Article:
innocency


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  • noun

Words related to innocency

an innocent quality or thing or act

References in periodicals archive ?
15) Speed, Christs Innocency Pleaded (London: for Giles Calvert, 1656), p.
For man by the fall fell at the same time from his state of innocency and from his dominion over creation.
In contrast to Leriana, who advises the queen that she may do what she likes as long as no one finds out about it, Digby insists that Stelliana "cared for no other witness of her honour than the innocency of her conscience" (PM Appendix 40).
But, Dryden continued, "'tis not sufficient for the more moderate and well-meaning Papists (of which I doubt not there are many) to produce the evidences of their loyalty to the late king, and to declare their innocency in this [Popish] Plot.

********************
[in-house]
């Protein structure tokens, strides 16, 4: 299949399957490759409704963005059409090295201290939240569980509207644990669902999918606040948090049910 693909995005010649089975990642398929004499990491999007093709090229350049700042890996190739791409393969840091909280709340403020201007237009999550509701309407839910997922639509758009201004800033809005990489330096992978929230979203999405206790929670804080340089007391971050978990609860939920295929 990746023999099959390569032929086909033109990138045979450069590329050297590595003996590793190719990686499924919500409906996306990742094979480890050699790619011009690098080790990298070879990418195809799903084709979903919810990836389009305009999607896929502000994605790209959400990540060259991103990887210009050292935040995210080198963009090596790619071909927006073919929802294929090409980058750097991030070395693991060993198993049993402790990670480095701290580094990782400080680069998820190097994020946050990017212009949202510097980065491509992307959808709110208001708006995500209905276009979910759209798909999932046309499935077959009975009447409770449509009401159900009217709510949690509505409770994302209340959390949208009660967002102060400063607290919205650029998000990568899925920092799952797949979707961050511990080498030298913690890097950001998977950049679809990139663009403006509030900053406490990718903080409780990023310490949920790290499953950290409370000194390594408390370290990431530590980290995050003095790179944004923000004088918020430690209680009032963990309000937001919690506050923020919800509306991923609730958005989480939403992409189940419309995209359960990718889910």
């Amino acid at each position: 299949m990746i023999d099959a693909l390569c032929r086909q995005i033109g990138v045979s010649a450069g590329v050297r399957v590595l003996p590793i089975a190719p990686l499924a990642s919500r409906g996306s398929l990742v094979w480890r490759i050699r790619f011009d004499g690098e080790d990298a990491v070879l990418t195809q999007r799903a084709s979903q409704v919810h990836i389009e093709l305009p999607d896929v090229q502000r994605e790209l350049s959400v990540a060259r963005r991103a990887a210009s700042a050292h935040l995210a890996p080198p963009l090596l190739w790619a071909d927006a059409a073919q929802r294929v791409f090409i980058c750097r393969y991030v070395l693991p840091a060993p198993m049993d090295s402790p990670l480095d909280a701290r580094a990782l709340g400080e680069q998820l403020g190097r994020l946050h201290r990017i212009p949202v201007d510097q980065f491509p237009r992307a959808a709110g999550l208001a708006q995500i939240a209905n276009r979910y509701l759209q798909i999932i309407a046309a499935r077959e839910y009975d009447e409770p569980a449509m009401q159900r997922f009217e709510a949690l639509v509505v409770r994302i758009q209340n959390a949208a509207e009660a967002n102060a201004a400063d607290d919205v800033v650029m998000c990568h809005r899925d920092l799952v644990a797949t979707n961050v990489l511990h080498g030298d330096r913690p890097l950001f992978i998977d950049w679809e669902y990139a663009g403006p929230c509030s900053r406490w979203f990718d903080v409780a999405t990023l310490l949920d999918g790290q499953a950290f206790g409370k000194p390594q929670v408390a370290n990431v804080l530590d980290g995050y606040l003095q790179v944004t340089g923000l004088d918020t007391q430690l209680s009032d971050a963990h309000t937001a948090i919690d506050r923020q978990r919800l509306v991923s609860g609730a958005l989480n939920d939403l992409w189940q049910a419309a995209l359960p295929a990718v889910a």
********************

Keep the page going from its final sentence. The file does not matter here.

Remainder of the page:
Obtaining a decree of innocency was therefore of vital importance to those who had lost their property under the Cromwellian regime.
While calling his listeners to conscientious public service, he reminded them of an approaching day when they might "put on the white robes of innocency, and enter in through the gates of the city.
Cost of living commissions only corroborated what was already common knowledge, that under the very eyes of the government, with the blessing of the Food Board, and without disturbing the innocency of the Commissioner of Taxation, Canadian corporations were reaping a bumper crop, a crop so large that a business man could scarcely help garnering in a portion of it.
When castigated by Hal for accusing the Hostess of picking his pockets, Falstaff admits, "Thou knowest in the state of innocency Adam fell; and what should poor Jack Falstaff do in the days of villainy?
Hearing me talk Simply, they laught at my Innocency, and in their Mirth become Good Friends and Sociable Companions" (129).
upon my innocency and faithful service to his Majesty, and therefore
Richard Whitbourne, when describing the now-extinct great auk, spoke of its ability to "multiply so infinitly," and of God's gift of "the innocency of so poore a creature, to become such an admirable instrument for the sustenation of man.